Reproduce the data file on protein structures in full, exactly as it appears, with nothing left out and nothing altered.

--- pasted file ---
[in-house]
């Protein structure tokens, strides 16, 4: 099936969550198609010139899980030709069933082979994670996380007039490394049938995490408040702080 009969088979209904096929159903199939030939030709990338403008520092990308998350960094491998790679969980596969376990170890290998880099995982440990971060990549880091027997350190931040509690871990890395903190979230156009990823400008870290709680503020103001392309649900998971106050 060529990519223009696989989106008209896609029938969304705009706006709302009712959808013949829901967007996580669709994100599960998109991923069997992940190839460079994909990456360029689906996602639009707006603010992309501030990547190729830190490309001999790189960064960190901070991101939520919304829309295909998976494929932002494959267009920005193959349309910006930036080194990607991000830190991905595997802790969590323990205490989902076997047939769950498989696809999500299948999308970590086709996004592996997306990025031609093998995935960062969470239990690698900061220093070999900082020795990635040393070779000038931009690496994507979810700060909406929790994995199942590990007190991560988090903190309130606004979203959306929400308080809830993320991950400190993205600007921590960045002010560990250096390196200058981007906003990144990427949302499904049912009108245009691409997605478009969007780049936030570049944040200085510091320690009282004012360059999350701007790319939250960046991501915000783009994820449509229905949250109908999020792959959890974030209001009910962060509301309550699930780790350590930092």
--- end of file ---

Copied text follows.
[in-house]
């Protein structure tokens, strides 16, 4: 099936969550198609010139899980030709069933082979994670996380007039490394049938995490408040702080 009969088979209904096929159903199939030939030709990338403008520092990308998350960094491998790679969980596969376990170890290998880099995982440990971060990549880091027997350190931040509690871990890395903190979230156009990823400008870290709680503020103001392309649900998971106050 060529990519223009696989989106008209896609029938969304705009706006709302009712959808013949829901967007996580669709994100599960998109991923069997992940190839460079994909990456360029689906996602639009707006603010992309501030990547190729830190490309001999790189960064960190901070991101939520919304829309295909998976494929932002494959267009920005193959349309910006930036080194990607991000830190991905595997802790969590323990205490989902076997047939769950498989696809999500299948999308970590086709996004592996997306990025031609093998995935960062969470239990690698900061220093070999900082020795990635040393070779000038931009690496994507979810700060909406929790994995199942590990007190991560988090903190309130606004979203959306929400308080809830993320991950400190993205600007921590960045002010560990250096390196200058981007906003990144990427949302499904049912009108245009691409997605478009969007780049936030570049944040200085510091320690009282004012360059999350701007790319939250960046991501915000783009994820449509229905949250109908999020792959959890974030209001009910962060509301309550699930780790350590930092």